Transparent human – (non-) transparent technology? The Janus-faced call for transparency in AI-based health care technologies

Ott T, Dabrock P (2022)


Publication Type: Journal article

Publication year: 2022

Journal

Book Volume: 13

DOI: 10.3389/fgene.2022.902960

Abstract

The use of Artificial Intelligence and Big Data in health care opens up new opportunities for the measurement of the human. Their application aims not only at gathering more and better data points but also at doing it less invasive. With this change in health care towards its extension to almost all areas of life and its increasing invisibility and opacity, new questions of transparency arise. While the complex human-machine interactions involved in deploying and using AI tend to become non-transparent, the use of these technologies makes the patient seemingly transparent. Papers on the ethical implementation of AI plead for transparency but neglect the factor of the “transparent patient” as intertwined with AI. Transparency in this regard appears to be Janus-faced: The precondition for receiving help - e.g., treatment advice regarding the own health - is to become transparent for the digitized health care system. That is, for instance, to donate data and become visible to the AI and its operators. The paper reflects on this entanglement of transparent patients and (non-) transparent technology. It argues that transparency regarding both AI and humans is not an ethical principle per se but an infraethical concept. Further, it is no sufficient basis for avoiding harm and human dignity violations. Rather, transparency must be enriched by intelligibility following Judith Butler’s use of the term. Intelligibility is understood as an epistemological presupposition for recognition and the ensuing humane treatment. Finally, the paper highlights ways to testify intelligibility in dealing with AI in health care ex ante, ex post, and continuously.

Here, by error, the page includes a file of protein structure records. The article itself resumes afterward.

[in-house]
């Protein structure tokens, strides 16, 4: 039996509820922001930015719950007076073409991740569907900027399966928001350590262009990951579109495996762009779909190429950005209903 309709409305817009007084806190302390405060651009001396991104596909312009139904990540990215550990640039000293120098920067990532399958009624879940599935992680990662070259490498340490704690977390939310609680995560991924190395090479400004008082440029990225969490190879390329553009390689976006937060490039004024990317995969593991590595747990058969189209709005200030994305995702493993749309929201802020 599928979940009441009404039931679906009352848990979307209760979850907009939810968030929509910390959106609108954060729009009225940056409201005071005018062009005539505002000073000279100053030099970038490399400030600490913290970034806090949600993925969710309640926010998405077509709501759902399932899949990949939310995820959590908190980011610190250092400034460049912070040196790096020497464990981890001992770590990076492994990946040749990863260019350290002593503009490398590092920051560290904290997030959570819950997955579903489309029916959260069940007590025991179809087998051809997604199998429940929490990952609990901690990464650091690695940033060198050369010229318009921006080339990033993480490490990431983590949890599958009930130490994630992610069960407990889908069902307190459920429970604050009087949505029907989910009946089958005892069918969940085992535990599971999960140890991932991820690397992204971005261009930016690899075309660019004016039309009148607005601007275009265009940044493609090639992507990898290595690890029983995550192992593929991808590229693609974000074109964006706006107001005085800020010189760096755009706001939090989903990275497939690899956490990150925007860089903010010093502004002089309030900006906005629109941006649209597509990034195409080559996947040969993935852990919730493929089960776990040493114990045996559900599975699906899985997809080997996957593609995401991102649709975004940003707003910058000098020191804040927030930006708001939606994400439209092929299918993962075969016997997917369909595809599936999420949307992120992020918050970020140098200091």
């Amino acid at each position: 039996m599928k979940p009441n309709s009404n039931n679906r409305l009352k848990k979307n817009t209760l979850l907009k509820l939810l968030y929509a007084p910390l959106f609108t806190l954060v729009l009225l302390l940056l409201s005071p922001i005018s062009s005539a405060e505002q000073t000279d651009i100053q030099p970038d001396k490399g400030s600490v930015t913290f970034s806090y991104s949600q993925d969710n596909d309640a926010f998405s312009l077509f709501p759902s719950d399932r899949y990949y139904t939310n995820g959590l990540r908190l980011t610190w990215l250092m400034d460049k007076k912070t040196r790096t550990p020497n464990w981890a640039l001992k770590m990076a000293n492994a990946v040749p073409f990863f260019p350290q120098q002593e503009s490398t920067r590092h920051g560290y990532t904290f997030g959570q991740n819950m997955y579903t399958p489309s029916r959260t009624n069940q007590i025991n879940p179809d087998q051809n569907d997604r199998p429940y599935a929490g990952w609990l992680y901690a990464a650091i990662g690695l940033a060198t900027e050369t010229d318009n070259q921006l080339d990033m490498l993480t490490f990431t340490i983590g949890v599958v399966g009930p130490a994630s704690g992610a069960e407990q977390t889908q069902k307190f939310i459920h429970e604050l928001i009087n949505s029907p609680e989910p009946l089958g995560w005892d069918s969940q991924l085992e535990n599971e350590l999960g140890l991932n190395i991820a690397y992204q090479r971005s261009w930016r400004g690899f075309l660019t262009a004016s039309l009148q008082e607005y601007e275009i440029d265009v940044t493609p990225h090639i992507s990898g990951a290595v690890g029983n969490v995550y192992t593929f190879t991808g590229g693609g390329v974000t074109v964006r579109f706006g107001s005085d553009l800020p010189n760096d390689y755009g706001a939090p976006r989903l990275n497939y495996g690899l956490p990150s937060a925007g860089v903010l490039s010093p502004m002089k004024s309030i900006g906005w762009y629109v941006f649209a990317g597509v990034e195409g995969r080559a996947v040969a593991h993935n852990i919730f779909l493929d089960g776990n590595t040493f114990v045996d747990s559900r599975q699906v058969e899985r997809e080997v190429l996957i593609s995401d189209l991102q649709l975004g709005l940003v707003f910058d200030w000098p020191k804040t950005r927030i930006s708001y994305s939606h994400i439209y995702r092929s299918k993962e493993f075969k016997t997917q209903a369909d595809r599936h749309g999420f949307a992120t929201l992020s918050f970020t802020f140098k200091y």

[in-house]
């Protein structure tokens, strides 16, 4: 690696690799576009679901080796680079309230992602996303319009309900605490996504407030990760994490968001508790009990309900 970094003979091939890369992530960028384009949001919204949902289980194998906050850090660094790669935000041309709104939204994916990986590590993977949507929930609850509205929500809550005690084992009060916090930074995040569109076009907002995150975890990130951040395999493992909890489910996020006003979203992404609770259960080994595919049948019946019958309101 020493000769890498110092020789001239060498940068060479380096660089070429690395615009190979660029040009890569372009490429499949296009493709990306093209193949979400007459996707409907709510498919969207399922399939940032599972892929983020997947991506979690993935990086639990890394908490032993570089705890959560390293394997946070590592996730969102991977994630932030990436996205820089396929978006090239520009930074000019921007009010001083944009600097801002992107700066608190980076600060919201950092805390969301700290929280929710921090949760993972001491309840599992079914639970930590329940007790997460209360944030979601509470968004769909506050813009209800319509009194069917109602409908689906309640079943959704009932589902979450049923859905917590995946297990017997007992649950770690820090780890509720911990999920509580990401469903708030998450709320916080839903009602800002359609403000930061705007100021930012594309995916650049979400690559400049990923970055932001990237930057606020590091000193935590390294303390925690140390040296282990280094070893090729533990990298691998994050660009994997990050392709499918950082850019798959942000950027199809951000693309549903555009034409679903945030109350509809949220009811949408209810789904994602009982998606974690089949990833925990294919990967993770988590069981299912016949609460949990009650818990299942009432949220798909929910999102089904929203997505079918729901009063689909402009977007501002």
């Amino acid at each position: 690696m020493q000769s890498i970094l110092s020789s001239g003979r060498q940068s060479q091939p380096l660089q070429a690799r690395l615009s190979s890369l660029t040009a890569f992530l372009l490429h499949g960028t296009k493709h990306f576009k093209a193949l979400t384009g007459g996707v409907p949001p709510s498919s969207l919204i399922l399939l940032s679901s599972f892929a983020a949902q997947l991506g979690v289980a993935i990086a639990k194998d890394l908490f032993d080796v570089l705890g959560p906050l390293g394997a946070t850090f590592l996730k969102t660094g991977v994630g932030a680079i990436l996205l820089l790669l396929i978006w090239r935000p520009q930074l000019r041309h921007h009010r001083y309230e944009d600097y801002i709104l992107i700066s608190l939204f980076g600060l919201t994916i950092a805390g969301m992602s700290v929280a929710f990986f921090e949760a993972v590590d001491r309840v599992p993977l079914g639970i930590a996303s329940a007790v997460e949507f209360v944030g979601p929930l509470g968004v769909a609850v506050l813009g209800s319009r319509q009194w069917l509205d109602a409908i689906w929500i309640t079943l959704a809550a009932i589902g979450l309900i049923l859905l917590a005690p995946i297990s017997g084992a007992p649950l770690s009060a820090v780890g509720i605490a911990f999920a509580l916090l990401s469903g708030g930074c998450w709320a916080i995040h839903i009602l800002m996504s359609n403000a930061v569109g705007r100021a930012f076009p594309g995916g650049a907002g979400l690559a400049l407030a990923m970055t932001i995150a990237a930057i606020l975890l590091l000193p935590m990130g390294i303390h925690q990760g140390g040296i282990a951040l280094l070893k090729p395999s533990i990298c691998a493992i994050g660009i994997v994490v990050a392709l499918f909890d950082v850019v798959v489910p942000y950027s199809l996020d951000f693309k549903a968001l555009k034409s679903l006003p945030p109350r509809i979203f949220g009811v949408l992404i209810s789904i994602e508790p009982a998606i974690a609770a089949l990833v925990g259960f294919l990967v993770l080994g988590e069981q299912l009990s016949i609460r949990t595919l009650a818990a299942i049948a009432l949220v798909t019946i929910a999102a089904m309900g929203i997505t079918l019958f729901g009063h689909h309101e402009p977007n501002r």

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APA:

Ott, T., & Dabrock, P. (2022). Transparent human – (non-) transparent technology? The Janus-faced call for transparency in AI-based health care technologies. Frontiers in Genetics, 13. https://dx.doi.org/10.3389/fgene.2022.902960

MLA:

Ott, Tabea, and Peter Dabrock. "Transparent human – (non-) transparent technology? The Janus-faced call for transparency in AI-based health care technologies." Frontiers in Genetics 13 (2022).

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